Waitress – Review – Leeds Grand Theatre

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By Sandra Callard, September 2021

Waitress sports a combination of singing, comedy and drama, with a steady and experienced cast, so all bodes well for an entertaining night at Leeds Grand Theatre.

Set in America, the cast do well with American accents, which settle down to an easy and believable cadence. The story follows the lives of waitresses working at Joe’s Pie Diner, where waitress Jenna, played with gusto throughout by Lucie Jones, make and devise their famous pies.

The stage sets are excellent and quite detailed, and the customers are a really good backdrop that add to the feeling of a true American diner. The smaller roles in the show are really very impressive and certainly make an impact. Tamlyn Henderson is impressive as the scarily abusive husband, Earl, and Scarlet Gabrial makes a fine debut as the wonderfully sarcastic Nurse Norma.

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“Appealing trio”

Jenna not only has an abusive husband but has just found out she is pregnant. She is ably supported by two waitress friends, Becky, beautifully played by Sandra Marvin, and Dawn, a nervous little waitress who always tries to do the right thing. They are an appealing trio, being so very different to each other, but still work well together.

The story runs on predictable lines as Jenna dreads having a child with the husband, and the scene at home with the two of them is powerful and disturbing, but when she starts to have an affair with her hospital doctor things start to go slightly off kilter. The affair, which is obviously a grave act for a doctor, very strangely goes into comedy mode, mixed with physical attacks from her husband. The two do not mix well, and as the jokes and singing continues, the dire straits of Jenna is treated all too lightly.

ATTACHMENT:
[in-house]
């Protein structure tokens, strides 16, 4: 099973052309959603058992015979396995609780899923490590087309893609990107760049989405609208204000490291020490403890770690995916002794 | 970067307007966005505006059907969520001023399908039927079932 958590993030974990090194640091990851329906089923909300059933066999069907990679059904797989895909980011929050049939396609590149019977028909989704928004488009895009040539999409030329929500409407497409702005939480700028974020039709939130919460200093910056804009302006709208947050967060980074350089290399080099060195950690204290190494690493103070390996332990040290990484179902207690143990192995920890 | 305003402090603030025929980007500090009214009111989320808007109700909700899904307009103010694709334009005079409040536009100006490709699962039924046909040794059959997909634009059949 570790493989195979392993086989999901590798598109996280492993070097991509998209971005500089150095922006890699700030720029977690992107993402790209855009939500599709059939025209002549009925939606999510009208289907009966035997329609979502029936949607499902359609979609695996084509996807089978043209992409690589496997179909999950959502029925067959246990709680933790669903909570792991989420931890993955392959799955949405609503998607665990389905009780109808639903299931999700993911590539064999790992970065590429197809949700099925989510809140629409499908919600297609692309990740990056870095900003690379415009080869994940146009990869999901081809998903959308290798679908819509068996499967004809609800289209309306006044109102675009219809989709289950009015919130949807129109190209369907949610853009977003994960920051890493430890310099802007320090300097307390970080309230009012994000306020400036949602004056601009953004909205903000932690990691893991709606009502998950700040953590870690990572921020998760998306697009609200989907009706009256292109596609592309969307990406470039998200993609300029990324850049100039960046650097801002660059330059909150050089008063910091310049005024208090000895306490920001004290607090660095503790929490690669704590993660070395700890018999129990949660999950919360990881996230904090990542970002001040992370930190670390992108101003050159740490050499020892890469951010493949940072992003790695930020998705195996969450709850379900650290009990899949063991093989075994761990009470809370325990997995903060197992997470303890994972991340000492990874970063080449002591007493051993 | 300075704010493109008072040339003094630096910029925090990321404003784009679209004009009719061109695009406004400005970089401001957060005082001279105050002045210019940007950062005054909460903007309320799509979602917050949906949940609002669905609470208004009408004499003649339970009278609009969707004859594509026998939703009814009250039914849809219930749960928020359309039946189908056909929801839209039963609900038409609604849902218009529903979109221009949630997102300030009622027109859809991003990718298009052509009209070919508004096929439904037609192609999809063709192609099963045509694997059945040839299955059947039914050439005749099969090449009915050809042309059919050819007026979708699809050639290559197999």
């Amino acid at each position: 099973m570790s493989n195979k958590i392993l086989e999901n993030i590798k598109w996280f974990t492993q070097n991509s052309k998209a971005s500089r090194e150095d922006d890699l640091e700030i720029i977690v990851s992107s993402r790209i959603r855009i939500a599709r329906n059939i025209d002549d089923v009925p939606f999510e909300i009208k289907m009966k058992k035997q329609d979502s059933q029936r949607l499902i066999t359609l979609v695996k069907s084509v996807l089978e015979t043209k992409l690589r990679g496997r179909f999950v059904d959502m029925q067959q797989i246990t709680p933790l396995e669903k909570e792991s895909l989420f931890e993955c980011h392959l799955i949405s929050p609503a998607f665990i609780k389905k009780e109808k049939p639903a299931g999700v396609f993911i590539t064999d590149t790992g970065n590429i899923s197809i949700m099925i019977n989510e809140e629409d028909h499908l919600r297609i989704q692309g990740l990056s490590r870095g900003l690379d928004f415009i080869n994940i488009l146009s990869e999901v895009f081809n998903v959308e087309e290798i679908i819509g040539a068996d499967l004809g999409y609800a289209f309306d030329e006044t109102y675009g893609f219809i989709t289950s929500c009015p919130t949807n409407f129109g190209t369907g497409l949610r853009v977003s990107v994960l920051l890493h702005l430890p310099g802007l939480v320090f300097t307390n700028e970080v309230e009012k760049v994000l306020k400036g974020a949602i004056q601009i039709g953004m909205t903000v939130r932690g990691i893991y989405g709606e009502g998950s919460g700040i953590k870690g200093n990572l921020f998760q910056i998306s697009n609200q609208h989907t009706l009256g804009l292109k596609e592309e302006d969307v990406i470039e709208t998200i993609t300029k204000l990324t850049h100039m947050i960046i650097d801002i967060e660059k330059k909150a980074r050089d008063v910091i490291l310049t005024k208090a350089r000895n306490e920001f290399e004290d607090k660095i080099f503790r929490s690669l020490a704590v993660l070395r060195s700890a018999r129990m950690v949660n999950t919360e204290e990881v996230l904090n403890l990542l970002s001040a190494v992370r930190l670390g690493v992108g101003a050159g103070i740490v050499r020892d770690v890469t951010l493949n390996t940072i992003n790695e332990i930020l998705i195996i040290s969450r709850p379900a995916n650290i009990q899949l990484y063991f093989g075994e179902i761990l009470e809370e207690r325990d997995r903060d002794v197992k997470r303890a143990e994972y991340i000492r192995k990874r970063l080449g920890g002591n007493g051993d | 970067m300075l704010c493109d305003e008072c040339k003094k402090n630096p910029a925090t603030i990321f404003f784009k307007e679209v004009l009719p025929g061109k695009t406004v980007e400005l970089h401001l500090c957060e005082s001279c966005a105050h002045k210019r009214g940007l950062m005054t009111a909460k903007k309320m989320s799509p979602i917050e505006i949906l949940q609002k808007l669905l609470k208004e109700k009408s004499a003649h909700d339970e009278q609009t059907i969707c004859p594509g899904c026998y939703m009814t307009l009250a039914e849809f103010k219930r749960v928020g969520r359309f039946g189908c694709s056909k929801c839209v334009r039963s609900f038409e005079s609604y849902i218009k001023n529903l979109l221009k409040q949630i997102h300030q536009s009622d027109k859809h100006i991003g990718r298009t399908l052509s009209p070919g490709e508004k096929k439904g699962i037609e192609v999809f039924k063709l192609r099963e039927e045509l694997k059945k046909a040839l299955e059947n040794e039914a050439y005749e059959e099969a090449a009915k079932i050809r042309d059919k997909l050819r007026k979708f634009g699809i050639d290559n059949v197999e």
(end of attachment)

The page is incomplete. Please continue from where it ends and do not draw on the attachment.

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“Strange combination”

Yet, alongside this situation runs an absolutely brilliant sequence when a customer, Ogie, played by George Crawford, falls for little Dawn. She refuses him and his persistence is such a funny and clever piece of acting that it brings the house down. It stands out as a piece of unique and individual acting which contains some acrobatic and truly startling moves which are unique and hilariously funny. For me it is the highlight of the show and warrants a bigger role for Crawford.

Waitress is a strange combination, with great singing, and unusual but perfect music from a visible, if small, band. But the serious issues are treated almost as an afterthought. So while the performances are superb, the uneasy juxtaposition of opposing subjects does not lie easily with the plot – and as Jemma’s life seesaws from fear to joy to comedy it appears that important subjects are sometimes trivialised.

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